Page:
back to article Intel touts tardy Broadwell Core CPUs for laptops, PCs

Intel kicked off this year's CES conference in Las Vegas by taking wraps off the much-delayed fifth generation of its Core line of processors, along with the newest generation of its Atom chips for tablets. The new Core line, codenamed "Broadwell-U," brings Chipzilla's 14-nanometer process technology to mainstream desktops, …

  1. PleebSmash

    no question

    Intel will delay Skylake to bolster Broadwell. I don't like it, but even I would do it.

  2. Mikel

    Cherry Trail

    Oh wonderful. A new chip to put Tablet Windows on, for the 20th annual Windows Tablet Failure Festival.

  3. Anonymous Coward
    Anonymous Coward

    WOT Not Quad Core CPU?

    All the SKU's shown seem to be Dual Core with Hyperthreading.

    Ok, I'll pass on my upgrade if this is all there is.

    Come on Intel if these devices are so good let us have some with lots of cores (>8) and no silly graphics and not at XEON prices.

    1. Prof Denzil Dexter

      Re: WOT Not Quad Core CPU?

      my thought too. Might be a nice CPU to stick in a NUC or a laptop, but i want a quad for my desktop

      1. Nigel 11

        Re: WOT Not Quad Core CPU?

        My desktop is a dual-core gen 4 Celeron and is fast enough for everything I need it for. Some in family have commented that it's "very fast" -- that's because it has an SSD not an HD. CPU was chosen for fanless operation, for which purpose these new 15W parts represent a big improvement.

    2. Sorry that handle is already taken. Silver badge

      Re: WOT Not Quad Core CPU?

      Ok, I'll pass on my upgrade if this is all there is.

      It isn't. Like the article said, this is the mainstream/mobile version of Broadwell; Broadwell-U. Your quad (and more) core SKUs are yet to come.

  4. Anonymous Coward
    Anonymous Coward

    Looks pretty medocre

    ~4% CPU performance gain ain't great and even worse than Intel's last two CPU/APU gigs.

    1. Anonymous Coward
      Anonymous Coward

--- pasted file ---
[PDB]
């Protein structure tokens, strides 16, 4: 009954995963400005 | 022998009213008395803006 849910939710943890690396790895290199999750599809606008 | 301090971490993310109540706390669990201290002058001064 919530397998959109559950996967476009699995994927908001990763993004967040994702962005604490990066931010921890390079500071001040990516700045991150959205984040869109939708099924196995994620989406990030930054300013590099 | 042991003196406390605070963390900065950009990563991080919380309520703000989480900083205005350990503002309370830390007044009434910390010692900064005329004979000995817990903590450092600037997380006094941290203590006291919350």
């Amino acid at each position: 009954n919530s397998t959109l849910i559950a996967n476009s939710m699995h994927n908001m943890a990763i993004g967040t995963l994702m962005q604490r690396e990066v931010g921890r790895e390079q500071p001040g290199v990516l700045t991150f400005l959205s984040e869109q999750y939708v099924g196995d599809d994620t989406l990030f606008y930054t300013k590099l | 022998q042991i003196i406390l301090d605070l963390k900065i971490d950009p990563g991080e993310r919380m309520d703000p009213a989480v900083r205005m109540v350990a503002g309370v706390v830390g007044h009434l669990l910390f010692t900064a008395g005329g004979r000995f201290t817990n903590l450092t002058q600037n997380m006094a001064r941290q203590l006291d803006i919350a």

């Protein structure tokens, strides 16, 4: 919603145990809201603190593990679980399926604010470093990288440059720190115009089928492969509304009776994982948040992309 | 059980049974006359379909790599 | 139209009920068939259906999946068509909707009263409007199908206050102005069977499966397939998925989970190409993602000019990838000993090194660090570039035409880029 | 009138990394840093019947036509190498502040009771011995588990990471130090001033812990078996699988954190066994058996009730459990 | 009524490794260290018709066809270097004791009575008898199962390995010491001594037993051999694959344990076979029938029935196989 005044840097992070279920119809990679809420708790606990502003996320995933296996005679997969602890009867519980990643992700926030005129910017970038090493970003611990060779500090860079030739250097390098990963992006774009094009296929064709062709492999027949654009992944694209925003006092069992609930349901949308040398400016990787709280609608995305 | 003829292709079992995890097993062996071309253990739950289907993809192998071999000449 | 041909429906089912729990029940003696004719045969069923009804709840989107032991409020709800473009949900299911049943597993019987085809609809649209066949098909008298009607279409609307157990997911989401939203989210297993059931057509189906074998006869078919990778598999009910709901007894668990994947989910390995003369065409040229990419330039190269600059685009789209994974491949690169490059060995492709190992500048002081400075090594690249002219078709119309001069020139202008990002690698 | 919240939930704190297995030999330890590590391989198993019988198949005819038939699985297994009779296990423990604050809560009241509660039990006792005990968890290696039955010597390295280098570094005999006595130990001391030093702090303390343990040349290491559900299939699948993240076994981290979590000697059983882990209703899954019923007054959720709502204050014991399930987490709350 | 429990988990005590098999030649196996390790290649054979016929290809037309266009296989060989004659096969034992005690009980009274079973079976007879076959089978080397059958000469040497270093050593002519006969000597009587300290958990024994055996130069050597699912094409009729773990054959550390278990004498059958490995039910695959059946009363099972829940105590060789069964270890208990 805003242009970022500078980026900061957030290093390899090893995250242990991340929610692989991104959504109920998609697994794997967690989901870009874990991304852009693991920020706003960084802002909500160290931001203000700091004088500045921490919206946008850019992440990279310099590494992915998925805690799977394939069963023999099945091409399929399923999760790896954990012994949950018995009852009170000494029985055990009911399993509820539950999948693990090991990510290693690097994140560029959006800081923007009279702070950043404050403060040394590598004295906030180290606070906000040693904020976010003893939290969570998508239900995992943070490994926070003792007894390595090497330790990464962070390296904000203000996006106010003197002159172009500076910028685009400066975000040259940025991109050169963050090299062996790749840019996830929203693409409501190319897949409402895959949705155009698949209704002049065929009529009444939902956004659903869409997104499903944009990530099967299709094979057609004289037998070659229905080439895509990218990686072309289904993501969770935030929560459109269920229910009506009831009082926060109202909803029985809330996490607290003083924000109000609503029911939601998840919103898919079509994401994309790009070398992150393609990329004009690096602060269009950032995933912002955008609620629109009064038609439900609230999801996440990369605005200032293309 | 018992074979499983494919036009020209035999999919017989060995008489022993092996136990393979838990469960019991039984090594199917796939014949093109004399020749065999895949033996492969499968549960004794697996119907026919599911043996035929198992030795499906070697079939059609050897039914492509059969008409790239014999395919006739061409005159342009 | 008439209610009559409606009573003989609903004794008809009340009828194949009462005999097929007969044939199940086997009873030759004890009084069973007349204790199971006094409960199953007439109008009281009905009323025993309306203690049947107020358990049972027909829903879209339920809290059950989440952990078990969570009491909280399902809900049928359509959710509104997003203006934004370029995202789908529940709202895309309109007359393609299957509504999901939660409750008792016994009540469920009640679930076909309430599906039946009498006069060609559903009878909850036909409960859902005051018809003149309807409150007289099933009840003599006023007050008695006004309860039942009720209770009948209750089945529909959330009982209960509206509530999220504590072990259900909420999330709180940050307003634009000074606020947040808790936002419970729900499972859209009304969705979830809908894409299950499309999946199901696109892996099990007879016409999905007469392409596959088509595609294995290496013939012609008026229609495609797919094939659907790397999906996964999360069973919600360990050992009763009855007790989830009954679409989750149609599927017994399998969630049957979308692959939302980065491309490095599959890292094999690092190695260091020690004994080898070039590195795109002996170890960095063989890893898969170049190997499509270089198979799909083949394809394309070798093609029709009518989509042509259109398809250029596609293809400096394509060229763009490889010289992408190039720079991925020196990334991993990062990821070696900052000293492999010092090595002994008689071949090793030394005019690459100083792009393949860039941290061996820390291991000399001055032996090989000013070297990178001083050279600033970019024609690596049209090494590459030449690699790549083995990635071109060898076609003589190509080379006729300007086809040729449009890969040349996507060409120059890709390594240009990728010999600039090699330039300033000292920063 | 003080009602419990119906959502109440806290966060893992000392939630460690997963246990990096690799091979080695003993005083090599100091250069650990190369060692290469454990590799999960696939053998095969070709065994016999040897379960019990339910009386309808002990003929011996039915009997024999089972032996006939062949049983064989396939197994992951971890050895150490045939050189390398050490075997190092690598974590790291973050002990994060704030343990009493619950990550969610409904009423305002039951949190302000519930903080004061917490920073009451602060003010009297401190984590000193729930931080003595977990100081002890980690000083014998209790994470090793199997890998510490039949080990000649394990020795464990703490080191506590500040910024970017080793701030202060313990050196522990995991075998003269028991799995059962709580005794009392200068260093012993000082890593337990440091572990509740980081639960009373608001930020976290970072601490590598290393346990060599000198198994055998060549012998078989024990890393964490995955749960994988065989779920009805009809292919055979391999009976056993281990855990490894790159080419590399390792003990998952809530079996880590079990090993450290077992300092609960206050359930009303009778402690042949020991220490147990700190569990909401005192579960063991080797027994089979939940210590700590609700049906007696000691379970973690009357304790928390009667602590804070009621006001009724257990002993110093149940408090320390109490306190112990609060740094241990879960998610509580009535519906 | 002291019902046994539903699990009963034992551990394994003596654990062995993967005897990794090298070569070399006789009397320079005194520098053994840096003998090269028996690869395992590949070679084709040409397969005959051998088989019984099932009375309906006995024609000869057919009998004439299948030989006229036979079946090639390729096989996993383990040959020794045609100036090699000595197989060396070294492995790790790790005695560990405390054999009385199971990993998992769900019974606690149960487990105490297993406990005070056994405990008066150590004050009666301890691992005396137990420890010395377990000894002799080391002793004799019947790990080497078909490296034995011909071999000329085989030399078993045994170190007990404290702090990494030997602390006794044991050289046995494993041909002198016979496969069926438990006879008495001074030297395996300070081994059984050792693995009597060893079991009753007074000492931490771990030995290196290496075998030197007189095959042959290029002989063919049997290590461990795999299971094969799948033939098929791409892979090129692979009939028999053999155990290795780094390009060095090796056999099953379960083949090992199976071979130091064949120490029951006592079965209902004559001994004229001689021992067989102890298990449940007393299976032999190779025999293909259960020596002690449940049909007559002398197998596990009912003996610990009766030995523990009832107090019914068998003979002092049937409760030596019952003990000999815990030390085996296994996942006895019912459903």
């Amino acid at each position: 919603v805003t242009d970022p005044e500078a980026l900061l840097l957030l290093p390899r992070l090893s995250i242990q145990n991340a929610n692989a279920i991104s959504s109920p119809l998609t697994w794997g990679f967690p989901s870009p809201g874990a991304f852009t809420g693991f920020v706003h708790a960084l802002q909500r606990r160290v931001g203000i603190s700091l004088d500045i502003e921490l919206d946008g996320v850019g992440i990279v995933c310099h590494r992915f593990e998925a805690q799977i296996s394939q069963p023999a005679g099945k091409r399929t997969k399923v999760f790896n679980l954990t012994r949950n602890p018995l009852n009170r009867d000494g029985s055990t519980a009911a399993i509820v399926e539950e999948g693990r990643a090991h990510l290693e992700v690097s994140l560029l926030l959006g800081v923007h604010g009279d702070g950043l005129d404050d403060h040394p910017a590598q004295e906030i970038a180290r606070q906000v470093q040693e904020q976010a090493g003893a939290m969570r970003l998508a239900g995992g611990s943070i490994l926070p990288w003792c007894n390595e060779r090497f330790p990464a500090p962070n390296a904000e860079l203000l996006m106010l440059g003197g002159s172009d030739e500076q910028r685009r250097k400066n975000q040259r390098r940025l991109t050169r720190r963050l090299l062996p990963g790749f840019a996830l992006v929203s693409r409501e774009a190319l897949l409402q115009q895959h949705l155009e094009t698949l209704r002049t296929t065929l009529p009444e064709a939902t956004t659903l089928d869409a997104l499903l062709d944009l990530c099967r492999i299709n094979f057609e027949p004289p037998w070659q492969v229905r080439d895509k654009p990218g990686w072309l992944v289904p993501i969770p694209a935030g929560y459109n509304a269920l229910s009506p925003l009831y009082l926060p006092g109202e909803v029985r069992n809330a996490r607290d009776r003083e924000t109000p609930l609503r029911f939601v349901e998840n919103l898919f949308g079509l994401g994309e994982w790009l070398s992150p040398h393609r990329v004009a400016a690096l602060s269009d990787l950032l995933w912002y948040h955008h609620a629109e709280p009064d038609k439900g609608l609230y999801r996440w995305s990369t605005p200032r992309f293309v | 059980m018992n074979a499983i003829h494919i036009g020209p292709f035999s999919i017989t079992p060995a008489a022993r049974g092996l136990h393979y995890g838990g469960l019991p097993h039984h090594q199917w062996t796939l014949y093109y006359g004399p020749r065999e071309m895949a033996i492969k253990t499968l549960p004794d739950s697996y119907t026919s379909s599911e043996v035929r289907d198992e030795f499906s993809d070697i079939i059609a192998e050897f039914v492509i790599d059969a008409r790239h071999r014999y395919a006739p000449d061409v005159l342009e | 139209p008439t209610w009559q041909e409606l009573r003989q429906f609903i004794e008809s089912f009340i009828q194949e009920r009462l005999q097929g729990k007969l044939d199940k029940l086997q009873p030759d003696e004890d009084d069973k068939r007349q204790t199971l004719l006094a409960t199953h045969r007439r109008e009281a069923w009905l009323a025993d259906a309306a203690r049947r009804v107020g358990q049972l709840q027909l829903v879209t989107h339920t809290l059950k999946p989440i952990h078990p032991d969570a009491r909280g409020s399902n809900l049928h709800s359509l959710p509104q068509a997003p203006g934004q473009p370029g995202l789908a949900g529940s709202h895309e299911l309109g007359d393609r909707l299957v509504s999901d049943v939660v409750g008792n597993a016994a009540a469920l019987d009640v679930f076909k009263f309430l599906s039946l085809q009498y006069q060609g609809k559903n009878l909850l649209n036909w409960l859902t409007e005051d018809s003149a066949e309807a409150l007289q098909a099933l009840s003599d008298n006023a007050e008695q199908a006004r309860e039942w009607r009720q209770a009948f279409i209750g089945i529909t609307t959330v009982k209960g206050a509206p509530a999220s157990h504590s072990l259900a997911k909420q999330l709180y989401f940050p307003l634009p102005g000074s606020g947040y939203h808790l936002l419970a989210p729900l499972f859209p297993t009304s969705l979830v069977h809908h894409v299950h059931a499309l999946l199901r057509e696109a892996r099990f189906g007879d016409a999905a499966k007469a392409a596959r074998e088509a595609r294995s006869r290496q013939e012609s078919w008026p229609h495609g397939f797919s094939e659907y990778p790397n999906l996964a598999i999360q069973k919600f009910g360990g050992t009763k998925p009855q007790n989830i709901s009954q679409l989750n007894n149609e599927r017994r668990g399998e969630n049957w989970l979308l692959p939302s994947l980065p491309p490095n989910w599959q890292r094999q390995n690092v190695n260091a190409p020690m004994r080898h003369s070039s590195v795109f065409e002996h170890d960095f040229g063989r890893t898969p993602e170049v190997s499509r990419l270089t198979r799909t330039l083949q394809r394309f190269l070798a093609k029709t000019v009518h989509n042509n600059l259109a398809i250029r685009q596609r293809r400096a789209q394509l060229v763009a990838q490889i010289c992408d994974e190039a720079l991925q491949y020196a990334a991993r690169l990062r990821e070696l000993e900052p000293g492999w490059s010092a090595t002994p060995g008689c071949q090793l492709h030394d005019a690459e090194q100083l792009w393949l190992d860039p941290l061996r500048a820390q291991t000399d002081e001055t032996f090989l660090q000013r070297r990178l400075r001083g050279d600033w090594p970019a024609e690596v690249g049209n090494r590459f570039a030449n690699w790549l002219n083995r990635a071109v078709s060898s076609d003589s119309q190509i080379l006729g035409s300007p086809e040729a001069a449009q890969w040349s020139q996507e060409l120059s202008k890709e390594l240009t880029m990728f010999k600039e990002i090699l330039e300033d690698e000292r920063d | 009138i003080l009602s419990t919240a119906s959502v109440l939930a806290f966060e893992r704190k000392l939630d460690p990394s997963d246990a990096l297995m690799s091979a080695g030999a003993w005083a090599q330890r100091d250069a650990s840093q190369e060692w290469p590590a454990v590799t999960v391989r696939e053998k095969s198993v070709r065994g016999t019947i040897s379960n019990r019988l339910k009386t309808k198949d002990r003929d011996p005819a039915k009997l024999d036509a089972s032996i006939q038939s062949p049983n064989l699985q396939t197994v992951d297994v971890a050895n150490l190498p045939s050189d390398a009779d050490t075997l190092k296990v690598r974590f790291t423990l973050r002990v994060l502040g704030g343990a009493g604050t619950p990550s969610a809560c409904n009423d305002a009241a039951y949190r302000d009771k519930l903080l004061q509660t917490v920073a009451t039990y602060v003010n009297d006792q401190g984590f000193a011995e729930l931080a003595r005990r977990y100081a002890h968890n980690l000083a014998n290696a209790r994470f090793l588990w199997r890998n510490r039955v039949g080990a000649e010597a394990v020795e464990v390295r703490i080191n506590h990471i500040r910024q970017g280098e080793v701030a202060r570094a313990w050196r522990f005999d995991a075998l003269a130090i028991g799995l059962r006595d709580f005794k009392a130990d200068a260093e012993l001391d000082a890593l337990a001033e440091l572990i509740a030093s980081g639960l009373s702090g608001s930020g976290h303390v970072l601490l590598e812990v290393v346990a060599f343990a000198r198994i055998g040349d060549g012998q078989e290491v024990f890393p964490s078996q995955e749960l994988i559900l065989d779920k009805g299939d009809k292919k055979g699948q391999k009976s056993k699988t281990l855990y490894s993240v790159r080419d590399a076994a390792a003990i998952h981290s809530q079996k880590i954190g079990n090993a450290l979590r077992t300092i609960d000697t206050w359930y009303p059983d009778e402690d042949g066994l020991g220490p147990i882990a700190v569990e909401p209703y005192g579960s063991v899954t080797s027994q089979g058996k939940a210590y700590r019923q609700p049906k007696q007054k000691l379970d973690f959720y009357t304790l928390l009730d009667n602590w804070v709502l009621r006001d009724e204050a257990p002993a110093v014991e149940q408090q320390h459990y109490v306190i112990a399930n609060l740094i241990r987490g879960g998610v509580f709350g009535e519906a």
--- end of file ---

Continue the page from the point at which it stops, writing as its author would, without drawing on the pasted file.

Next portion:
Re: Looks pretty medocre

      Increases in battery life and graphics performance are what people want. Maybe if apps were GPGPU enabled they'd see better performance.

    2. Michael Wojcik Silver badge

      Re: Looks pretty medocre

      ~4% CPU performance gain ain't great

      I'd call it "lost in the noise".

      That said, how often is something like Microsoft Word CPU-bound? For most users, I'd bet even Excel spends very little time actually calculating. (People who use Excel for serious data-crunching - quants and computational scientists and the like - probably see it CPU-bound more often. But they're a minority.)

      So 4% improvement for "productivity applications", while negligible, is also probably reasonable, simply because those applications spend so little time on the CPU. They spend most of their time waiting for the user, and most of the remainder in I/O.

  5. Banksy


    The Lenovo LaVie HZ550 lappy that's just been announced at CES looks like a sexy bit of Broadwell based kit.

  6. hammarbtyp

    Not a high bar

    Intel is particularly proud of the graphics performance upgrades of the 14nm chips. Broadwell offers up to a 22 per cent improvement in 3D graphics performance, the company said, and video conversion runs 50 per cent faster.

    22 percent improvement on poor only gets you to barely adequate...

  7. Dan Paul

    Socket Type & Chipset??

    It's wonderful to get reviews on new CPU's but I (and others) would certainly appreciate some indication of the socket type the new CPU requires and what new chipset provides all the features that the CPU provides.

    A CPU without a motherboard is almost less than useless. An incompatible motherboard certainly is.

    And I fully agree that typical Intel graphics are not up to snuff compared to a $300 Radeon or NVidia card, however for simple tasks like normal word processing, Browsers and Youtube videos, the Intel stuff is way better than it used to be and most motherboards have an onboard HDMI connector now. Probably quite good enough for a skinny laptop/tablet but not for 4K. Hell 8K is not that far away so they better get to work.

    Much easier to diagnose a bad video card with the option of using the onboard GPU. I just wish there were more BIOS options for control of which components are on or off.

    1. diodesign (Written by Reg staff) Silver badge

      Re: Socket Type & Chipset??

      "I (and others) would certainly appreciate some indication of the socket type the new CPU requires and what new chipset provides all the features that the CPU provides."

      Sure - as soon as we know, we'll let you know. You're commenting on an old story BTW.


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